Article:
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Harry Potter and the Order of the Phoenix (2007)

The Rebellion Begins

Directed by:

David Yates

Rating: 6/10

Running Time: 138 minutes

US Certificate: PG-13

Country: United Kingdom, United States

The Order of the Phoenix is the weakest of the Potter novels, it is over long, has too many things going on that ultimately do little to forward the characters development and Harry spends the entire book as an angry, annoying teenager. It’s not really surprising then that the film is also flawed. Having said that a bad Harry Potter film is still a treat and this one has some great characters, exciting battles and some interesting sub-text on the concept of power.

It’s Harry’s fifth term at Hogwarts, Dementors have attacked, he’s almost expelled from Hogwarts for underage magic and finds out the Ministry for Magic have been calling him a liar all summer for saying Voldermort is back and this is all before term starts. Of course Voldermort is back, and killing Cedric Diggory was just the beginning. A battle is coming and the Order of the Phoenix, which was created by Dumbledor to defeat Voldermort last time, reform to face him again. Harry wants to fight but is left frustrated at school, the pain in his lightning scar getting more and more unbearable. In an attempt to prepare for the coming fight, some of Harry’s fellow students ask him to teach them magical self defence, a task to which he rises admirably. Yet all is not well at Hogwarts. The Ministry is interfering and have installed the delightfully psychotic Dolores Umbridge (Imelda Staunton) to act on their behalf. Hogwarts suddenly has a dark shadow upon it, as Umbridge imposes her draconian decrees and nasty tortures on Harry and his friends. Matters are made worse by Harry’s confrontational (and frankly bratty) behaviour, his crush on Diggory’s grieving girlfriend and his own raging hormones, but could there be more to his out of character behaviour?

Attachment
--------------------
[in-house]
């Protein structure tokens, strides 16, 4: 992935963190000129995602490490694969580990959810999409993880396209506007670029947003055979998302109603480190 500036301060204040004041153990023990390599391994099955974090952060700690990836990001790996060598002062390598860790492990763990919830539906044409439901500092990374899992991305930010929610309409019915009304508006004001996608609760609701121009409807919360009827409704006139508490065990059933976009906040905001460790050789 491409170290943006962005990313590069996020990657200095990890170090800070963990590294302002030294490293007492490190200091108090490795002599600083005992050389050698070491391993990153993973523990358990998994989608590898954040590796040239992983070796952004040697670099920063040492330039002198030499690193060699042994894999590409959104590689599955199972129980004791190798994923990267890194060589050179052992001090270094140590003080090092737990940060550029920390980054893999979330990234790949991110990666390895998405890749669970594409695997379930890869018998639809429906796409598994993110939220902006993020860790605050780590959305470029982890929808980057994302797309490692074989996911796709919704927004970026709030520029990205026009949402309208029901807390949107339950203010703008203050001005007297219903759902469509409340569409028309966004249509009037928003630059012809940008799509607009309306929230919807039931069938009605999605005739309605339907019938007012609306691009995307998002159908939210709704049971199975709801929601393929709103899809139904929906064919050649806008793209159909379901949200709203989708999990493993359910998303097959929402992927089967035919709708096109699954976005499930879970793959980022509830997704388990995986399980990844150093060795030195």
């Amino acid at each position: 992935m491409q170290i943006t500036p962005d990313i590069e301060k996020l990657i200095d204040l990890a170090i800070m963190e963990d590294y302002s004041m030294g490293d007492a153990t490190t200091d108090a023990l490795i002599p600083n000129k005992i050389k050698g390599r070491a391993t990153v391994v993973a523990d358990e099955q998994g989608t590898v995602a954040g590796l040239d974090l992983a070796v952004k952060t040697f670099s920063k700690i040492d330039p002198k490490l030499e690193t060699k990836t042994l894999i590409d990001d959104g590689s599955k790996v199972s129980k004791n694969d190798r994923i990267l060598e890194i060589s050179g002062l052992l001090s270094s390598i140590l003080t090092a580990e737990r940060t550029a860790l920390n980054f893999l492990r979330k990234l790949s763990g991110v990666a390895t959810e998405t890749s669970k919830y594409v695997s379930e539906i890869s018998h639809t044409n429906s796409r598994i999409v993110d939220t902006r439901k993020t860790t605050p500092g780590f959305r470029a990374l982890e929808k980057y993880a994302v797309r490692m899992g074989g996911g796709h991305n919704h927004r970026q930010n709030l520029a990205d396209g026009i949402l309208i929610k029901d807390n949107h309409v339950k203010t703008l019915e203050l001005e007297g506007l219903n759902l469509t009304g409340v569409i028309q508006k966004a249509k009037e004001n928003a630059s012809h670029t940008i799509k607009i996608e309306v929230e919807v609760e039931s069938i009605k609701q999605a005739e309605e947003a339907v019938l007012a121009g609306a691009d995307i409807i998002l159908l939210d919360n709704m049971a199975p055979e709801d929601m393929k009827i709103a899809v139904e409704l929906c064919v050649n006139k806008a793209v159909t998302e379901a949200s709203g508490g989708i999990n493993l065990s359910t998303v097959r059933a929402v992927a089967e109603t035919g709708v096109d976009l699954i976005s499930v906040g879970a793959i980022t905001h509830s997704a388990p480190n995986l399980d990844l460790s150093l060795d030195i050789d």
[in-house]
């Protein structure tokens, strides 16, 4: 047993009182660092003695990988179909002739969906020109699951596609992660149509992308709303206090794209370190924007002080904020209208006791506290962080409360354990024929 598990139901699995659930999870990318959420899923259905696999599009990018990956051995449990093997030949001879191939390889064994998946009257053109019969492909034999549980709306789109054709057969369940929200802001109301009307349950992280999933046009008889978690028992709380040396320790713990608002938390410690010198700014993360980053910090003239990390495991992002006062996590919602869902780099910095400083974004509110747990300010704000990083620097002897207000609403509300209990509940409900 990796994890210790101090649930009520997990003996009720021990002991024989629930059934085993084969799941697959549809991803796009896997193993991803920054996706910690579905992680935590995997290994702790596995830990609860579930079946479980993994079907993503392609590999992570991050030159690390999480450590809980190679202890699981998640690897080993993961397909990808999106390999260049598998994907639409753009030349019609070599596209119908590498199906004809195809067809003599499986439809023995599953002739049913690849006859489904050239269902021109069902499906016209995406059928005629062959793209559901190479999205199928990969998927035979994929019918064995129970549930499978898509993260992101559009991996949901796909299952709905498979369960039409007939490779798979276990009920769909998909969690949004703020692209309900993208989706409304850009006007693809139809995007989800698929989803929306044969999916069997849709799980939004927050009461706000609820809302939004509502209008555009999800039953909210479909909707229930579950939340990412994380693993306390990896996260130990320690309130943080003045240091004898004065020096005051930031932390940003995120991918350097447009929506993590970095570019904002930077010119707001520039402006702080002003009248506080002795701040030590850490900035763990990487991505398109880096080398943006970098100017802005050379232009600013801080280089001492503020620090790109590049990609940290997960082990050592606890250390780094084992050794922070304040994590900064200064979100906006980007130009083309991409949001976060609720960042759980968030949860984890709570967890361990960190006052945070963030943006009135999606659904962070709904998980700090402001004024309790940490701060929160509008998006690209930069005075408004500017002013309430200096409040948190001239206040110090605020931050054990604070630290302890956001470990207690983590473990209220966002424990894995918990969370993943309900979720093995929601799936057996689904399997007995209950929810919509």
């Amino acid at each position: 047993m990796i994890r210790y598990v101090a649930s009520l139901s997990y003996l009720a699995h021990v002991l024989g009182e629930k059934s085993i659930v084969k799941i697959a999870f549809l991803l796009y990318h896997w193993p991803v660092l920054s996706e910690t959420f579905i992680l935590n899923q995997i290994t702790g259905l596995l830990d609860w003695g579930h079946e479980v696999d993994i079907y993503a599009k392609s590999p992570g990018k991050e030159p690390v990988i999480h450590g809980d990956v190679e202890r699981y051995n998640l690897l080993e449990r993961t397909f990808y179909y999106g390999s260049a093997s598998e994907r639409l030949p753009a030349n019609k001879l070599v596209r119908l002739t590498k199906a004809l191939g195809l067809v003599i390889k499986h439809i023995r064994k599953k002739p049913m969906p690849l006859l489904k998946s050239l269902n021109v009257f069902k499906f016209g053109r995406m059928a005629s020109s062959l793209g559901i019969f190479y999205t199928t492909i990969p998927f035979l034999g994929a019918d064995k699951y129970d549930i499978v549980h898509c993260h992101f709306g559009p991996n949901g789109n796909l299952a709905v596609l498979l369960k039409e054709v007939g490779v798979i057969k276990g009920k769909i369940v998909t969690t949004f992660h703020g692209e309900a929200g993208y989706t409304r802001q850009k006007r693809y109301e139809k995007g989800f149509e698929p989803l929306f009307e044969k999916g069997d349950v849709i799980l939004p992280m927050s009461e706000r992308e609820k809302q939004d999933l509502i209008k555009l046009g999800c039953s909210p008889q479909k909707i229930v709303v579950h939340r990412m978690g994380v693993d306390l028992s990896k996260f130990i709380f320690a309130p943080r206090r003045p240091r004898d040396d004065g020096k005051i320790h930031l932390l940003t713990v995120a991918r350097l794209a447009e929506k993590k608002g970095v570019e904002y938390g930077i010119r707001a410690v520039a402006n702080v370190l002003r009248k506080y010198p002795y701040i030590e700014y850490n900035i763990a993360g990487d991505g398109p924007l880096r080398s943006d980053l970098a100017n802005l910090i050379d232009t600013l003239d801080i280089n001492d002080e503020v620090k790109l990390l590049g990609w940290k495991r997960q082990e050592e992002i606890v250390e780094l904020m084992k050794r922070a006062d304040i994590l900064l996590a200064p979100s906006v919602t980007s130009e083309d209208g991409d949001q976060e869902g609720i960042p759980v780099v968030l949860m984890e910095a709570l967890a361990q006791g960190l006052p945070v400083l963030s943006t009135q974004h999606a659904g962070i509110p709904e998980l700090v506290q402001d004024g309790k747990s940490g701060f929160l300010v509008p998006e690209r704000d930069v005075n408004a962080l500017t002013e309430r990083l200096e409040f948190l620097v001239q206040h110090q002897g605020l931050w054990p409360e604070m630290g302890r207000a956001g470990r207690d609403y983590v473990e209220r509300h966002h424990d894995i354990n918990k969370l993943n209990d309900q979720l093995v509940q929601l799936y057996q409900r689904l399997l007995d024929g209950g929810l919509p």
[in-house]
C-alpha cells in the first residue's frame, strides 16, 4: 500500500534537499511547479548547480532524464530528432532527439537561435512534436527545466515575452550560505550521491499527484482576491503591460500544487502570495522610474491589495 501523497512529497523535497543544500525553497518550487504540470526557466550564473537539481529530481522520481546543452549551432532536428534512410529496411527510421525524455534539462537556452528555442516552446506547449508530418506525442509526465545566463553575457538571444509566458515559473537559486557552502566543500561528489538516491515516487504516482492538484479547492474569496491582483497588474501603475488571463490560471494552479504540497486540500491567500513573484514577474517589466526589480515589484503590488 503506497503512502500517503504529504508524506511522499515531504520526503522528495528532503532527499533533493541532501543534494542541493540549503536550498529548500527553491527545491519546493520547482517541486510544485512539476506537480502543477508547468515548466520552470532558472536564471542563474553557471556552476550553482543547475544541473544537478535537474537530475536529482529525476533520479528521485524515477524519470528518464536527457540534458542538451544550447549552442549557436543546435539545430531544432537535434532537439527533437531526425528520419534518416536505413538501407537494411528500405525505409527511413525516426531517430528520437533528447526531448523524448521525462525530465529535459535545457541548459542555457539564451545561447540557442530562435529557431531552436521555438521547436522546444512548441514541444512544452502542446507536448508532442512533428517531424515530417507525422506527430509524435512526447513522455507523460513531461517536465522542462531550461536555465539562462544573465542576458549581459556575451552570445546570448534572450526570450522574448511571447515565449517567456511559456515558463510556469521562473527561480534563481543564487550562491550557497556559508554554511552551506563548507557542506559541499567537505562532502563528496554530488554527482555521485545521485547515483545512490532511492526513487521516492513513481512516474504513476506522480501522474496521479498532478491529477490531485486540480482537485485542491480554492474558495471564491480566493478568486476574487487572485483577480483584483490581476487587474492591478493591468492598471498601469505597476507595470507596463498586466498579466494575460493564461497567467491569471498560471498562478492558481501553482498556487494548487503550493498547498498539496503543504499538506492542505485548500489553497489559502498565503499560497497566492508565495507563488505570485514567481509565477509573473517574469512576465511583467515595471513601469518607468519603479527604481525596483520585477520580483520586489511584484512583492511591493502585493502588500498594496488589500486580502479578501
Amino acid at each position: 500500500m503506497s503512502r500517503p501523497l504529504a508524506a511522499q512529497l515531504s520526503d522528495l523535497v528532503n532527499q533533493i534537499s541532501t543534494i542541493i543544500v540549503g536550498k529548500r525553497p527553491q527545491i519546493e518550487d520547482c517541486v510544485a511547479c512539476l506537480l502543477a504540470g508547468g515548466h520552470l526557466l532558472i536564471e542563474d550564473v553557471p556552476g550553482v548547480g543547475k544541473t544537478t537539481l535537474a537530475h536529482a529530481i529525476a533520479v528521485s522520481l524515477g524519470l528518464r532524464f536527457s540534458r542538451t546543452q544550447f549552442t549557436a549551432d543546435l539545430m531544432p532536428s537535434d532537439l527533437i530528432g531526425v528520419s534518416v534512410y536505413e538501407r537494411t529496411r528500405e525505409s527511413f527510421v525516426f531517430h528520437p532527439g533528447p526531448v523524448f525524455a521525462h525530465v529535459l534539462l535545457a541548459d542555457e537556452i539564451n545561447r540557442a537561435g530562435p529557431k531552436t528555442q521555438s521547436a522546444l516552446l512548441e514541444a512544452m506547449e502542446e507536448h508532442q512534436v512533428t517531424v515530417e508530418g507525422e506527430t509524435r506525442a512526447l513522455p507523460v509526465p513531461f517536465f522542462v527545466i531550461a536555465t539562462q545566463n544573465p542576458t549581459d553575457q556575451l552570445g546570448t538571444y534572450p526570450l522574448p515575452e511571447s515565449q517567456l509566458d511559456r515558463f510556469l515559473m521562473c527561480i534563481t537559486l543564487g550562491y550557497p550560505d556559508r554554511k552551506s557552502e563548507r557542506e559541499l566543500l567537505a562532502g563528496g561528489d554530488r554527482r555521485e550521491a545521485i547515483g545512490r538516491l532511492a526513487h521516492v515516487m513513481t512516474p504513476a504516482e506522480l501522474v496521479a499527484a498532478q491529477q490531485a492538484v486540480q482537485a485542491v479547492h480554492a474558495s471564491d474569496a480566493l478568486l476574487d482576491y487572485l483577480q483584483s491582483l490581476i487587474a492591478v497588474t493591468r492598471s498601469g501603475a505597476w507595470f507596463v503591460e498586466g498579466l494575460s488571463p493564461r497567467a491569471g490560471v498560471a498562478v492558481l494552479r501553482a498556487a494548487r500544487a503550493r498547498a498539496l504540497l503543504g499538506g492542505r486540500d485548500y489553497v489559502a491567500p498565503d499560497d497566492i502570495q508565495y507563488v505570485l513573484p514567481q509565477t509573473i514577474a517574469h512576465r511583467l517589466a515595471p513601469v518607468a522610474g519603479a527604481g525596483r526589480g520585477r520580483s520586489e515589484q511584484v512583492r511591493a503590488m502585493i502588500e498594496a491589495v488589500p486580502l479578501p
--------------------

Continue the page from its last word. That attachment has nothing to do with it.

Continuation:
While the Goblet of Fire had a strong, solid plot to drive the characters forward in the form of the Triwizarding cup, Phoenix lacks focus. Many of the nicer touches from the book have been left out (the Black house for instance is not nearly as scary as the book makes it out to be.), but I couldn’t really complain, as the book was too long anyway. Staunton is awesome in all her giggling insanity, the Phelps twins are also quite wonderful, their dramatic departure from Hogwarts is one of the best “action” sequences in the film. The build up and final battle scene with Voldermort is also well done, we get to see Wizards at the height of their magical power and knowledge, battle for real, this is not child’s play this is lethal. Radcliffe seems a little out of his depth with all the moody, aggressive attitude he is meant to be portraying, but Grint and Watson support him well so it doesn’t detract from the enjoyment of the film too much. This will never be considered the best of the Potter films, but considering the text it came from it was a good attempt and if you’re a Potter fan it doesn’t matter, it’s entertaining, big budget and worth a look.

It's Got: Psychotic teachers, moody teenagers, fumbling first love, impressive magic and a great firework display.

It Needs: A more focused plot and less reliance on supporting characters to carry the lead.

Summary

Not the best Potter movie, but entertaining enough to keep us going until the next one.

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